But after several years of these patterns, lakes and reservoirs haven’t been able to recover. The impacts are now being felt in the big way.

Petersburg, Ketchikan and Wrangell are almost entirely burning fossil fuel for electricity as hydro dam reservoirs run low.

Juneau’s utility has also disconnected its “interruptible” customers — namely Hecla Greens Creek Mine and the downtown federal building — driving up energy costs for everybody else.

Getting the attention of federal drought monitors has been a challenge as most of Southeast is rainforest. Even hard hit areas in the southern end still reported about 100 inches of rain annually.

“That sounds like a lot for someone coming from from Utah,” Jacobs said. “But when their normal is 140 inches, well that that lack of 40 inches has a big impact.”

Federal hydrologist Aaron Jacobs at the National Weather Service’s Juneau office says traditional drought indicators don’t always apply to Southeast Alaska’s temperate rainforest. (Photo by Jacob Resneck/CoastAlaska)

Many of the national monitor’s short-term indicators are based on farm conditions such as soil moisture or even how green the foliage is.

The U.S. Drought Monitor that keeps tabs on conditions in Alaska and the nation. A delegation from the Lincoln, Nebraska-based National Drought Mitigation Center plans to visit Juneau this spring to refine its methods.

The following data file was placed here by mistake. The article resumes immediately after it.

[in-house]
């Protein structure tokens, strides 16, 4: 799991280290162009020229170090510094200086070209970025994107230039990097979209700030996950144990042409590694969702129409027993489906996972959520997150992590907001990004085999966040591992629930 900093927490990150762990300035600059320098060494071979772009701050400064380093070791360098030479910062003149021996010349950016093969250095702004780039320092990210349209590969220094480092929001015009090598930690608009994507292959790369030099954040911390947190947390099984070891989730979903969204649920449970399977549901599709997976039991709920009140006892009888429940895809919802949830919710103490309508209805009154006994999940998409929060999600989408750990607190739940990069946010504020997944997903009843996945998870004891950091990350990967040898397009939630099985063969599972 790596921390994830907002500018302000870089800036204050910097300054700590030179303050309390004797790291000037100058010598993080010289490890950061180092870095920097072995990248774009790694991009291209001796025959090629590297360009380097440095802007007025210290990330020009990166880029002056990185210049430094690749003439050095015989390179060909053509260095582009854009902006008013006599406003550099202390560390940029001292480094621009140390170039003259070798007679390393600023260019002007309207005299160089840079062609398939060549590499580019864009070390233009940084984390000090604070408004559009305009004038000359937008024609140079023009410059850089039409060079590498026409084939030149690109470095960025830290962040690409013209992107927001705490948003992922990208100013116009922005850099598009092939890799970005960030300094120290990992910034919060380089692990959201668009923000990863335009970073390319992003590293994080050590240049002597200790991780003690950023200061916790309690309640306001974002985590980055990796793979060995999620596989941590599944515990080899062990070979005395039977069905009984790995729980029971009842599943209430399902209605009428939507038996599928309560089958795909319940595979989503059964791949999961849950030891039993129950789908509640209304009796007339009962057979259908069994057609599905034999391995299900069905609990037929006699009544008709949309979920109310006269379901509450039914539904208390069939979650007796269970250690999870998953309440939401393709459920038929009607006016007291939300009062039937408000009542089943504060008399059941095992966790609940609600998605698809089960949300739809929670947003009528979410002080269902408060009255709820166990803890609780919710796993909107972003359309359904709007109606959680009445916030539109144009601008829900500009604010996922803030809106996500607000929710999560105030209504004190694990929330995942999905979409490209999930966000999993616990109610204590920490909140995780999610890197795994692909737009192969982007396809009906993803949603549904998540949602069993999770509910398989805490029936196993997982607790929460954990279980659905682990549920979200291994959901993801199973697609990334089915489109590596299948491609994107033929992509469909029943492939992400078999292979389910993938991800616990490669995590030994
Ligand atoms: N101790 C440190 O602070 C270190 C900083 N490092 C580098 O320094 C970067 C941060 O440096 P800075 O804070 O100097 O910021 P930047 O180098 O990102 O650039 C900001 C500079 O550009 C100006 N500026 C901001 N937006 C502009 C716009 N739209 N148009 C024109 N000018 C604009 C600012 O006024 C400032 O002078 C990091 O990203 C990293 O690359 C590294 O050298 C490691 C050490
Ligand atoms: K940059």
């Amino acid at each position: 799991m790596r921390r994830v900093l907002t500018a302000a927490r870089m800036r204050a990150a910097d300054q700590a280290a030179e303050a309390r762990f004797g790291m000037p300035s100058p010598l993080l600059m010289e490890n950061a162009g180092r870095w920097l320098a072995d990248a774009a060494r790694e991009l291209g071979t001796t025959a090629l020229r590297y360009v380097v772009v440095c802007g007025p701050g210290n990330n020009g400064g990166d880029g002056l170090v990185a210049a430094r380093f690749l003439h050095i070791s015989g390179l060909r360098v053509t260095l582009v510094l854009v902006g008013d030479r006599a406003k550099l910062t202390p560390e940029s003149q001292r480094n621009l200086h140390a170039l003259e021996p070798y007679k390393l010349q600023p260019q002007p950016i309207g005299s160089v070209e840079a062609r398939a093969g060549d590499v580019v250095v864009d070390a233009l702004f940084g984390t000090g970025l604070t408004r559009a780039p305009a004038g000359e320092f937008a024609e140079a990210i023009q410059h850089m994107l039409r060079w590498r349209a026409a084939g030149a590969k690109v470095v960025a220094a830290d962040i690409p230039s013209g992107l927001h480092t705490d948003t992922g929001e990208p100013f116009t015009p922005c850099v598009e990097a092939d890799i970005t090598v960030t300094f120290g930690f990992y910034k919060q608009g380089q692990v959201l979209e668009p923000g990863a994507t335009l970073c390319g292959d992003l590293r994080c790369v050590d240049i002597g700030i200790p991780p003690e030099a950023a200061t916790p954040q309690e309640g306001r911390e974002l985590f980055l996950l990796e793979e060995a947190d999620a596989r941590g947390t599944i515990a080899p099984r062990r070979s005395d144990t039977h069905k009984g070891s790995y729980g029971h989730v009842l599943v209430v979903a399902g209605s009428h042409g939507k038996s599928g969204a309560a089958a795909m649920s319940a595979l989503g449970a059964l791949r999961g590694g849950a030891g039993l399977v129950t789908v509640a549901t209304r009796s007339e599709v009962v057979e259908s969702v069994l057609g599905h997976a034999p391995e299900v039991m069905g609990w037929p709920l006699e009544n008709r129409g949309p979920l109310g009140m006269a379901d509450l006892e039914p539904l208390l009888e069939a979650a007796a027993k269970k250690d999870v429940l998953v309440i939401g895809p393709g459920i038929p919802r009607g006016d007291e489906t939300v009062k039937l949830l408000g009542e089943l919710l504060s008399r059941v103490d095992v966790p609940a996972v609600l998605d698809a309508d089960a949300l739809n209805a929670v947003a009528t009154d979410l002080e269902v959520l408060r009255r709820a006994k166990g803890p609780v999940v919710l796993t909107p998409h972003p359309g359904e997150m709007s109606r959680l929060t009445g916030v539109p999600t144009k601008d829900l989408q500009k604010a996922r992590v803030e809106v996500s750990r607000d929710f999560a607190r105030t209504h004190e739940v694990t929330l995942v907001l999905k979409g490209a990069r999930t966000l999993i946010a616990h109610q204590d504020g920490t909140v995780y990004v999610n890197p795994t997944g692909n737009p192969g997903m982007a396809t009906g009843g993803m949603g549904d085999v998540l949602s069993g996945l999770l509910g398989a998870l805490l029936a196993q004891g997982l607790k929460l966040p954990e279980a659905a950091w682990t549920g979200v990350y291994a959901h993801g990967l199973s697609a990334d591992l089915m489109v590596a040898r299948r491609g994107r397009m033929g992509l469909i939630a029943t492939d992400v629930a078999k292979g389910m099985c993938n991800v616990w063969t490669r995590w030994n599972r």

“Because we know that some of the traditional drought indicators do fall apart when you’re looking at different climates than what we’re used to in the continental United States,” Brad Rippey, a D.C.-based meteorologist with the U.S. Department of Agriculture, said by phone.

All this continues to concern hatchery managers. DIPAC is investing $1 million in refrigeration to chill its water because of lower snowpack. That would also allow it to reduce its water use by nearly 95 percent by cycling its water through the coolers, Meredith said.

Warmer weather brought on by climate change, he said, is forcing his hatchery is to rethink basic operations and driving up costs.

“I won’t go into the elephant in the room as to whether it’s human caused or, you know, in part or in full,” Meredith said. “But the fact is, it’s happening and it’s right in front of our faces here in Alaska.”

Climate change is a conversation that state and federal policy makers are reluctant to have.

“I’m saddened when I read that the new governor has nixed the climate change task force in the state of Alaska,” Meredith said. “We are the canary in the coal mine for the least for the for North America and probably these hatcheries are even more of a canary in the coal mine. I mean, you can you can definitely see it — it’s right in front of your face.”

The extended forecast for Southeast Alaska remains cold and clear with no rain in sight. That’s caused the National Drought Monitor to upgrade most of Southeast Alaska to moderate to severe drought.

Depleted reservoirs at hydroelectric plants means communities can expect to burn more diesel to generate power. And it’s introducing a phrase not often heard here: water conservation.